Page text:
8:25 PM EST, NBC – Line: Chiefs -3, Over/Under: 46
First place is on the line tonight in the AFC West as the Oakland Raiders travel to Arrowhead Stadium to face the Chiefs in a matchup that doesn’t just have heavy implications on the division, but the AFC Playoff Picture as well. After a lengthy rebuilding process, the Raiders (10-2, 1st in AFC West) have reaped the rewards of patient management and player development, ascending to first place in not just the West, but the AFC as well, clinching their first ten-win campaign since 2002. Indeed, it’s been quite a while since this franchise was even a factor at this juncture of the season, as they enjoy their first NON-LOSING season since…you guessed it, 2002. So what’s changed for Oakland, you ask? General Manager Reggie McKenzie and Head Coach Jack Del Rio have done masterful jobs of changing the culture for the downtrodden franchise, while a number of blossoming young talents have emerged as bonafide stars. First and foremost is Derek Carr, the third-year Quarterback who has thrown his hat into the MVP conversation with his unbelievably clutch play. As QB-starved as they’ve been over the years, Raider Nation must be elated with the play of the heady gun-slinger, who has completed 65.5% of his passes for 3,375 yards (7.07 NY/A), twenty-four touchdowns and just five interceptions. However, when the game has been on the line, he’s miraculously taken his play to another level; Carr has totaled SIX Fourth Quarter Comebacks and Game Winning Drives this year, while throwing fourteen of his touchdowns with ZERO interceptions while his team has been trailing. His success has been predicated in large part to the evolution of his Supporting Cast, featuring a two-headed attack in the Receiving Corps with Amari Cooper (68 catches, 981 yards, 4 TD) and the revitalized Michael Crabtree (67 catches, 785 yards, 7 TD), bolstered by one of the most expensive Offensive Lines in the league, which has yielded just twelve sacks of the Quarterback. Cultivating all this talent has resulted in one of the most explosive Offenses in the NFL today (nine touchdowns of 20+ yards), as Oakland has averaged 28.8 points (3rd Overall) on 395.9 Total Yards (5th Overall), including 281.3 through the air (4th Overall) on 7.1 Net Yards per Attempt (7th Overall), and another 114.6 yards on the ground (7th Overall) on 4.3 yards per carry (12th Overall). This group has proven adept at adapting to whatever situation they face; in a 30-24 victory over Tampa Bay they torched the Buccaneers with the pass, racking up a staggering 498 aerial yards, only to flip the script and bludgeon the defending Super Bowl Champion Broncos with 218 rushing yards the following week in a 30-20 win. The Defense on the other hand, is proving a bit longer to come together, despite the additions of high-priced Free Agents such as Edge-Rusher Bruce Irvin (42 TKL, 5.0 SK), Cornerback Sean Smith (34 TKL, 2 INT, 11 PD), and Safety Reggie Nelson (55 TKL, 3 INT, 9 PD, 3 FR). The Raiders have shown an alarming propensity for giving up big plays (eight touchdowns of 20+ yards), whether via the pass or via the run, which has placed their cohorts on the opposite side of the ball in so many trailing situations. Take last week’s 38-24 comeback win over the Bills for example; Del Rio’s charges nearly allowed 200 rushing yards in the FIRST HALF, and trailed 24-9 at one point in the Third Quarter, only to explode for twenty-one unanswered points in a nine-minute span. Only two teams in the league have relinquished more yards than these guys (389.6), who rank twenty-ninth and next-to-last respectively in Net Yards per Attempt Allowed (7.1) and Yards per Carry Allowed (4.9). With that said, they’ve managed to compensate for all that yardage by forcing turnovers, registering a healthy twenty-one takeaways (7th Overall) leading to a very favorable Plus-12 Differential. All-Pro Defensive End Khalil Mack has wrecked havoc on opposing Backfields, logging fifty-eight tackles, ten sacks (eight in his last six games), four forced fumbles and three fumble recoveries, while picking off one pass which he returned for a touchdown. Though they carry an unblemished mark on the road thus far (5-0), leaving Arrowhead victorious will be a difficult task for this team, which hasn’t played a true road game in well over a month (October 30th). Oakland has not been very successful in Kansas City of late, losing three consecutive contests, including six out of their last seven meetings overall regardless of the venue.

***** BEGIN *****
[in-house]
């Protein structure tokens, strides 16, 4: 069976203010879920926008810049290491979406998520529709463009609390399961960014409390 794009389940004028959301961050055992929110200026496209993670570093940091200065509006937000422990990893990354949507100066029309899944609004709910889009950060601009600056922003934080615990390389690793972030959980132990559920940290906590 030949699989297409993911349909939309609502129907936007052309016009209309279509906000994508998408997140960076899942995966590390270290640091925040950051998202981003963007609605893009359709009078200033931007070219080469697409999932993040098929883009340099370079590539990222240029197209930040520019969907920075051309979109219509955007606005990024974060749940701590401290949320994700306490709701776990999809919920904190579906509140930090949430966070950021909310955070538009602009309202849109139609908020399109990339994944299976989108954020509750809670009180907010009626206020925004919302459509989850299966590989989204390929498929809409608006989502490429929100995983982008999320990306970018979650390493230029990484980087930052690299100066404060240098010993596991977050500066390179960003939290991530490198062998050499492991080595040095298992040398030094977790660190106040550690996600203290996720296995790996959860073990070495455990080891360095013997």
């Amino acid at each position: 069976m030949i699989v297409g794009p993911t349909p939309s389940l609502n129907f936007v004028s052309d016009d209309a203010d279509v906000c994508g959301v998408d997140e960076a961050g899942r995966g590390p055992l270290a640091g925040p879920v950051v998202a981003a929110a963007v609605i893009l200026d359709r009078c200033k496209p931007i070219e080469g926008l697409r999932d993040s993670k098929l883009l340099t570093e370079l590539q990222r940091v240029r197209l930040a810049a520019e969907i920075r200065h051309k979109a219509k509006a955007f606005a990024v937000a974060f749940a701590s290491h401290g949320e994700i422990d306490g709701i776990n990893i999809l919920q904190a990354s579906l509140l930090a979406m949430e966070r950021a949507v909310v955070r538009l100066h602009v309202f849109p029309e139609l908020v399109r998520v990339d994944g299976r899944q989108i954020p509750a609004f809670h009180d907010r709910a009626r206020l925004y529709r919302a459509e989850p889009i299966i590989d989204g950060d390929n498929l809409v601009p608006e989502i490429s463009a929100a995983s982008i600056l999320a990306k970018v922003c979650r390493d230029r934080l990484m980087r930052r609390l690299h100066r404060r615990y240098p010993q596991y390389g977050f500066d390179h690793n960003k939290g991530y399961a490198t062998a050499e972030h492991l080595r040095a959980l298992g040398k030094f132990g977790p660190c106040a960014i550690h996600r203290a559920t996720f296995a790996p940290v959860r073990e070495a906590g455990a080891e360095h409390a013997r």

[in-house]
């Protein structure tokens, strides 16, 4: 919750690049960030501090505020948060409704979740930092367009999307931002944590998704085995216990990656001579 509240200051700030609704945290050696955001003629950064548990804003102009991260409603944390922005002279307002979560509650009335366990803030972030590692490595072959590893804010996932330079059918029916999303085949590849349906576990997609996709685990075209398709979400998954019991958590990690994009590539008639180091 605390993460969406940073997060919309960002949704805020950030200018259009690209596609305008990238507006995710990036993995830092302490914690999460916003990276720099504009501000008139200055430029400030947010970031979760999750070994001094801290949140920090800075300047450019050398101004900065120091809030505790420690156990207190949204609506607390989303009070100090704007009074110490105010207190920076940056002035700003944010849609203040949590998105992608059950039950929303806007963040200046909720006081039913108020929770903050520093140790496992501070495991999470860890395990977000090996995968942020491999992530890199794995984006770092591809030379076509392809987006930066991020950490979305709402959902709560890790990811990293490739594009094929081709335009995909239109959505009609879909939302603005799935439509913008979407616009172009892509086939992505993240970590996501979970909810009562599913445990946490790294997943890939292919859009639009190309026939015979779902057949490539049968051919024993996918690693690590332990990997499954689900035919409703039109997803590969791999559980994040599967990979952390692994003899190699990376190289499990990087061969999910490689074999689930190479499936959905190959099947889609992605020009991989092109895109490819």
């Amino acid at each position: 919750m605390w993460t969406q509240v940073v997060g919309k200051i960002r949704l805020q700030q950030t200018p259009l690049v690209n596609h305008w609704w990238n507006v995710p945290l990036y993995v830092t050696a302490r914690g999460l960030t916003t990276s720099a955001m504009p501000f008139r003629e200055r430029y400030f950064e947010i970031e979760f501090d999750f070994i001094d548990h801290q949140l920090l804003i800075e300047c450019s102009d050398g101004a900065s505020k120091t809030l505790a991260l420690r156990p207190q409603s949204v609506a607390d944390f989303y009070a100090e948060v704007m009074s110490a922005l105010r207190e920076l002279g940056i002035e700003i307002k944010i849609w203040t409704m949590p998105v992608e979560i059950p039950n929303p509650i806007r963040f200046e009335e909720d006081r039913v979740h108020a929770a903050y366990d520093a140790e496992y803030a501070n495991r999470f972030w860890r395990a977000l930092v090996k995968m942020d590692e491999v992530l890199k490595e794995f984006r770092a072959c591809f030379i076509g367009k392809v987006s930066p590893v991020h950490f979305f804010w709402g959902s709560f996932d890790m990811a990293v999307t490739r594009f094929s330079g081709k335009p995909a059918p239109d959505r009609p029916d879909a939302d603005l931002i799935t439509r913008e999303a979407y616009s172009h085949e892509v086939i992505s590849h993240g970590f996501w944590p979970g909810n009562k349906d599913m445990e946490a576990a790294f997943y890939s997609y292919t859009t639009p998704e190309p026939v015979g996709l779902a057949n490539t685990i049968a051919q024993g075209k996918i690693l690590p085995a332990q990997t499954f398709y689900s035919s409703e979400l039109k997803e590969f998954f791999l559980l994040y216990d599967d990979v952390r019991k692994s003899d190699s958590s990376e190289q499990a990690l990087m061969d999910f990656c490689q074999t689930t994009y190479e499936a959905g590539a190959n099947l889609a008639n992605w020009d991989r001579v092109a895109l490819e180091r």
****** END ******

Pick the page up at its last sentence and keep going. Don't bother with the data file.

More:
Meanwhile, winter must be coming once again, as the Chiefs (9-3, 2nd in AFC West) have quietly climbed the ranks of the AFC Playoff Ladder, just as they did last year en route to winning their final ten games of the Regular Season. Andy Reid’s charges are at it again, folks, winners of seven of their last eight outings since their Bye Week, and now find themselves with a golden opportunity to go not only to the top of their division, but the AFC as well. It would be very easy to dismiss Kansas City as contenders for the Lombardi Trophy, given their perceptibly workman-like, yet boringly, conservative nature, but in a business ultimately defined by results, all this group does is win. Perhaps those perceptions are due to the presence of Reid calling the shots on the sideline; despite being very successful in his eighteen-years leading the Eagles then Chiefs (170-113-1 all-time, .600), Reid has been often (unfairly) criticized as an overly conservative play-caller. Maybe it’s Starting Quarterback Alex Smith (57-24-1 since 2011, 3rd-best among starters), another successful punching bag who has since become the prime personification of that dreaded term Game Manager. Or then again, maybe it’s the slew of uninspiring statistics that may (or may not?) define them; Kansas City ranks in the bottom-third of the league in a number of categories, including Total Offense (346.9, 22nd Overall), First Downs (19.08, 22nd Overall), Passing Offense (248.1, 21st Overall), Passing Touchdowns (14, 22nd Overall), Rushing Offense (98.8, 26th Overall), Yards per Carry (4.1, 20th Overall), Total Defense (384.9, 29th Overall), First Downs Allowed (21.92, 27th Overall), Passing Defense (263.0, 22nd Overall), Net Yards per Attempt Allowed (6.7, 21st Overall), Rushing Defense (121.9, 27th Overall), and Yards per Carry Allowed (4.3, 25th Overall). So just how the hell are these guys 9-3, you ask? One word, folks: Turnovers. The Chiefs have averaged 23.4 points per game (15th Overall) while allowing a stingy 20.2 points (9th Overall) despite the outrageous disparity in yardage for and against, and that’s primarily due to Turnover Differential; Smith (67.4%, 2,567 yards, 11 TD, 4 INT) has calmly guided an Offensive Attack that rarely beats itself, committing just eleven turnovers thus far, the ninth-fewest in the NFL, while the Defense has created a league-best twenty-five takeaways, helping create a very, very healthy Plus-14 Differential. However, the Defense hasn’t just stopped there, for they have scored on a number of occasions this year, five times to be exact. Just take last week’s thrilling 29-28 victory over the Atlanta Falcons for example; the visiting Chiefs went tit-for-tat with the NFL’s top Offense, but the difference came in the form of a pair of interceptions courtesy of Pro Bowl Safety Eric Berry (59 TKL, 3 INT, 2 TD, 8 PD), who not only returned an errant Matt Ryan pass 37-yards for a touchdown, but ultimately clinched the victory with another interception return for a score, this time via a failed Two-Point Conversion. It was an inspired performance from Berry, who returned to his hometown of Atlanta for the first time in his career, and has also scored a grand total of fourteen points this season, which by the way is more than say… Jeremy Maclin (30 catches, 376 yards, 2 TD), who catches passes from the aforementioned Smith for a living. In fact, Kansas City’s Defense and Special Teams have accounted for six touchdowns thus far, and when you factor in the busy activities of Kicker Cairo Santos, you have two units that have scored a combined 135 points, or in other words 11.25 points per game, or in even more words roughly 48.1% of the team’s scoring output, by far the highest figure in the league. We get it, these guys are boring, but they’re also very consistent, which is why we should all STOP ignorantly discriminating against them. But, hey, you know who’s not boring? Tyreek Hill, the emerging Rookie Receiver out of West Alabama, who has developed into a proverbial Swiss Army Knife at Reid’s disposal. The Fifth-Round Pick has been a dramatic shot in the arm for not only the Offense, but the Special Teams as well, scoring a team-high seven total touchdowns, reeling in fifty passes (on sixty-two targets) for 481 yards and five scores, while carrying the ball thirteen times for eighty-seven yards and another touchdown, in addition to returning twenty-five Punts for a league-best 374 yards, and returning another twelve Kickoffs for 342 yards and one more score. With each passing week, Reid and his Staff have begun to devise more and more ways to get this kid the ball in space, where his track speed can really make a difference.